Weather Channel sued for $125M over death of man killed in 'horrific' Texas crash with storm chasers
The family of a man filed a $125 million lawsuit against the Weather Channel, claiming the network ignored its storm chasers’ history of reckless driving that led to the deadly “horrific” Texas car crash in 2017.
Karen Di Piazza filed the wrongful death lawsuit Tuesday against the Weather Channel over the death of her son, Corbin Lee Jaeger, who died on March 28, 2017 when Kelley Williamson and Randy Yarnall’s vehicle slammed into his Jeep near Spur, Texas.
Williamson and Yarnell — popular storm chasers for the Weather Channel and stars of the show “Storm Wranglers” — were speeding down the highway in their Chevy Suburban at 70 mph when they ran a stop sign and smashed into Jaeger’s vehicle, the lawsuit stated. The duo was looking for any signs of a tornado and live streaming the drive on the Weather Channel’s Facebook page when the video stopped.
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“The storm isn’t very far in front of us right now,” Williamson said during the live stream. “Actually, that’s what the dark is you’re seeing right there.”
Jaeger, a 25-year-old storm spotter from Arizona employed by the National Weather Service, Williamson, 57, and Yarnell, 55, all died on impact.
The lawsuit claimed that Williamson and Yarnall had a “well-documented history of dangerous behavior behind the wheel” that the channel ignored and even encouraged. Di Piazza claimed the in-studio reps not only monitored the storm chasers’ actions, they continued to instruct them during live streams to capture “particularly exciting footage.”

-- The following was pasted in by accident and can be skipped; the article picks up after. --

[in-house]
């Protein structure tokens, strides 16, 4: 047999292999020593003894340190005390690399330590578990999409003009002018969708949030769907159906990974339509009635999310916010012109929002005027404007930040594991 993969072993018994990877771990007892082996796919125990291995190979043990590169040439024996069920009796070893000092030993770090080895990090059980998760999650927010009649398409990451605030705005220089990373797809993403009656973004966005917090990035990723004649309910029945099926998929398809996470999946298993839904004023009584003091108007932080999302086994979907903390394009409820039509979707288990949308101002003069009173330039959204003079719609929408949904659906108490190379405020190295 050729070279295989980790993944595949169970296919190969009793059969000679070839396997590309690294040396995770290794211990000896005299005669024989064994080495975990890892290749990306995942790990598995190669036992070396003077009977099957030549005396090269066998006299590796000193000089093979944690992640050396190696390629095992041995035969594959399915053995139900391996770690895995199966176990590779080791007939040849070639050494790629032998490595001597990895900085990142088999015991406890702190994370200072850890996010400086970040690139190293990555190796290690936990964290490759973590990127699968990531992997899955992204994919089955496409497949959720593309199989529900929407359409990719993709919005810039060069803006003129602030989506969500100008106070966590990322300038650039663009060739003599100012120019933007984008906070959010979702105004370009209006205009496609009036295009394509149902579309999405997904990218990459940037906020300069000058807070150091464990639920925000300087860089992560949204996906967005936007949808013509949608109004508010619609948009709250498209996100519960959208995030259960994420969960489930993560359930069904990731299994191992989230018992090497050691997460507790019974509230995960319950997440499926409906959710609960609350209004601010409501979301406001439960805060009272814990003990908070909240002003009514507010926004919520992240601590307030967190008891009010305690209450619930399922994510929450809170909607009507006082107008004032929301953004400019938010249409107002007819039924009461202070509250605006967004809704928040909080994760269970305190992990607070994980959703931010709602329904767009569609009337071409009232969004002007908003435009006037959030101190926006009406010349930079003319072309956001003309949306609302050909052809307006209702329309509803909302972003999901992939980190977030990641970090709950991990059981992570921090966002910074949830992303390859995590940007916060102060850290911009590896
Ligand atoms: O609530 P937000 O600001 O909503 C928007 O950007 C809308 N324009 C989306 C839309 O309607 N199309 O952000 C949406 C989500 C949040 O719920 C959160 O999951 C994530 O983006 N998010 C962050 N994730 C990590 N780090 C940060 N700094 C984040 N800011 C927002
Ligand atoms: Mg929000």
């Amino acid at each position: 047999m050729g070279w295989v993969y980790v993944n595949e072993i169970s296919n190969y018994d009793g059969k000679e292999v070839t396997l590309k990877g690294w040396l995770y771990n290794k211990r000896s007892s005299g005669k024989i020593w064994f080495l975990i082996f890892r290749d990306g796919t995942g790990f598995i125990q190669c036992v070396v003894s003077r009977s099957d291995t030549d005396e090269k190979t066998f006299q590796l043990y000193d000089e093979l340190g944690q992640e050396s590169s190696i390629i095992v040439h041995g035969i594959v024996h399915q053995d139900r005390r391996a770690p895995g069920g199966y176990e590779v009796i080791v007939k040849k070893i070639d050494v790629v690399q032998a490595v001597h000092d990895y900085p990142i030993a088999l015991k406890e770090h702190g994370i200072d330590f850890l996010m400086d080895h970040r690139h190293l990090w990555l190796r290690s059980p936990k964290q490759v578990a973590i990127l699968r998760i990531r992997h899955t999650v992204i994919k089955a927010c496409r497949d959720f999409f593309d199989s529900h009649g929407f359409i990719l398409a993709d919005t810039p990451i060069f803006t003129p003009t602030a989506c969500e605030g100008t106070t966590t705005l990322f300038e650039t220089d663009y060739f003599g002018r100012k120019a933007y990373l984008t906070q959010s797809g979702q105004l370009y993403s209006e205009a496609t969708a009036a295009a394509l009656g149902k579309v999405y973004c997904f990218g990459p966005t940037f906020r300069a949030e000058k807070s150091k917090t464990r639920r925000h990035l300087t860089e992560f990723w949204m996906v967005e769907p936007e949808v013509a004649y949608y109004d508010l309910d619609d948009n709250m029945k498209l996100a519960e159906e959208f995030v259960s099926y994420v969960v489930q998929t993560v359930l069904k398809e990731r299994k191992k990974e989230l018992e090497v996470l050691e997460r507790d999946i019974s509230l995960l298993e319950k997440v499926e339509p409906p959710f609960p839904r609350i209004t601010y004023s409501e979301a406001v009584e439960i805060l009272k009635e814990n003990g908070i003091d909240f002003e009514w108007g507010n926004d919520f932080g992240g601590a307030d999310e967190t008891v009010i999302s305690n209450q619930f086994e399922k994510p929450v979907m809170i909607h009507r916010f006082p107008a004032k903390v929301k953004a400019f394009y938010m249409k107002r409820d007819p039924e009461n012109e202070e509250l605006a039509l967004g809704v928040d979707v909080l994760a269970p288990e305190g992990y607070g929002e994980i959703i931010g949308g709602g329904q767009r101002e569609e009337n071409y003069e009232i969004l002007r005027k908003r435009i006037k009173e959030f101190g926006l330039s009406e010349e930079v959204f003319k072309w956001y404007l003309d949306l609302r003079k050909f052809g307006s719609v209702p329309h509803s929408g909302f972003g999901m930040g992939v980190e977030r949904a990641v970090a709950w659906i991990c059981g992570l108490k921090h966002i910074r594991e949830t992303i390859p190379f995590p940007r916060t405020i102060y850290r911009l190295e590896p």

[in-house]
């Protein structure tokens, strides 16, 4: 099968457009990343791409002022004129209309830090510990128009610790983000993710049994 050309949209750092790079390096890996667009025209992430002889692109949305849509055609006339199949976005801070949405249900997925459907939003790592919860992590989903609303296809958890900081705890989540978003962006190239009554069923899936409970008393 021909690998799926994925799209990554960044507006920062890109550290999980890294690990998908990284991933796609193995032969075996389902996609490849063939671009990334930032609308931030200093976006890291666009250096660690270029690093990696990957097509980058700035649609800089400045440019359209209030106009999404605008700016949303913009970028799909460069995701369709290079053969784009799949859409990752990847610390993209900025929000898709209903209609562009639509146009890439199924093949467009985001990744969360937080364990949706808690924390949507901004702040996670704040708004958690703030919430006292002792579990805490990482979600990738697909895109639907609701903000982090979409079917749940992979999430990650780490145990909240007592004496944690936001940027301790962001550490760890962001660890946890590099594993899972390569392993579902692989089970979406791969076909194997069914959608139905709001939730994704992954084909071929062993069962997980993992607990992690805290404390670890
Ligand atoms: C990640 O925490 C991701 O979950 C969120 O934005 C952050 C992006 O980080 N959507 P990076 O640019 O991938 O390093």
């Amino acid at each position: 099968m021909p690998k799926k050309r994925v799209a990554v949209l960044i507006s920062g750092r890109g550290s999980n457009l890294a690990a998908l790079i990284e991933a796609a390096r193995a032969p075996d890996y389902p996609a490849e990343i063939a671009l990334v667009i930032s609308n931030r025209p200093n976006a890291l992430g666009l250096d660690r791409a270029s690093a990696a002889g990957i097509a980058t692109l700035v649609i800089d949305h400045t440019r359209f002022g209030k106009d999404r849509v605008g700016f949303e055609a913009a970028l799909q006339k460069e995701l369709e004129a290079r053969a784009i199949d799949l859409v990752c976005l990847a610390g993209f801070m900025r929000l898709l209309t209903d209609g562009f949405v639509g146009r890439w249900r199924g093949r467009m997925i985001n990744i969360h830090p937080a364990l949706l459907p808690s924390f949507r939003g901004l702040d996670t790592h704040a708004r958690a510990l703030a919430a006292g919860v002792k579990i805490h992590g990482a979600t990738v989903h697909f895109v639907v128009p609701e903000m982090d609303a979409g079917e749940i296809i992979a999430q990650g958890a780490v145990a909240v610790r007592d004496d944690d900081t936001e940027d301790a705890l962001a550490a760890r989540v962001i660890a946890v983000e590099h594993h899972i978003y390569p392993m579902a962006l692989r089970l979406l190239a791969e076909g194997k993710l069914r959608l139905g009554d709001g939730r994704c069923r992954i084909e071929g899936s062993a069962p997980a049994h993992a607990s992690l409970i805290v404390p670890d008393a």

"TWC had actual knowledge of the poor driving habits of these individuals, to the extent that it was apparent it was more likely Williamson and Yarnell would run a stop sign than stop at a stop sign. And Yarnell ran a stop sign killing Corbin Lee Jaeger," the lawsuit stated.
"The Weather Channel's on-air personalities Kelley Williamson and Randall Yarnall habitually ran stop signs, traffic lights and violated other basic traffic safety laws, in attempts to obtain video footage for their show,” Di Piazza’s attorney said, according to USA Today.
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"The force of the collision caused the equipment-laden Suburban to catapult over a five-foot-tall fence 150 feet from the point of impact,” the attorney added. "Jaeger, a certified storm spotter for the National Weather Service, who had planned to return to college in Arizona to pursue a career as a meteorologist, was driving westward away from that tornado, when he was struck and killed.”
The lawsuit stated that the Weather Channel had the opportunity to take Williamson and Yarnell off the road and “hire a competent, law-abiding driver.”
“Instead, The Weather Channel made Williamson and Yarnall television stars, breaking laws, driving on private property, driving off-road, in ditches, through hail storms, driving the wrong way on freeway ramps, on the wrong side of the roadway, through red lights and stop signs, all to increase the sense of danger to their television audience and sell advertising and have a hit show,” the suit stated.
“The result was the death of a young man, Corbin Lee Jaeger,” it added.
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Jaeger’s family is seeking no less than $125 million in damages.
The Weather Channel said in a statement to Fox News on Wednesday that it cannot comment on pending litigation.
“We are saddened by the loss of Corbin Jaeger, Kelley Williamson, and Randy Yarnall. They were beloved members of the weather community and our deepest sympathies go out to the families and loved ones of all involved. We cannot comment on pending litigation,” the statement read.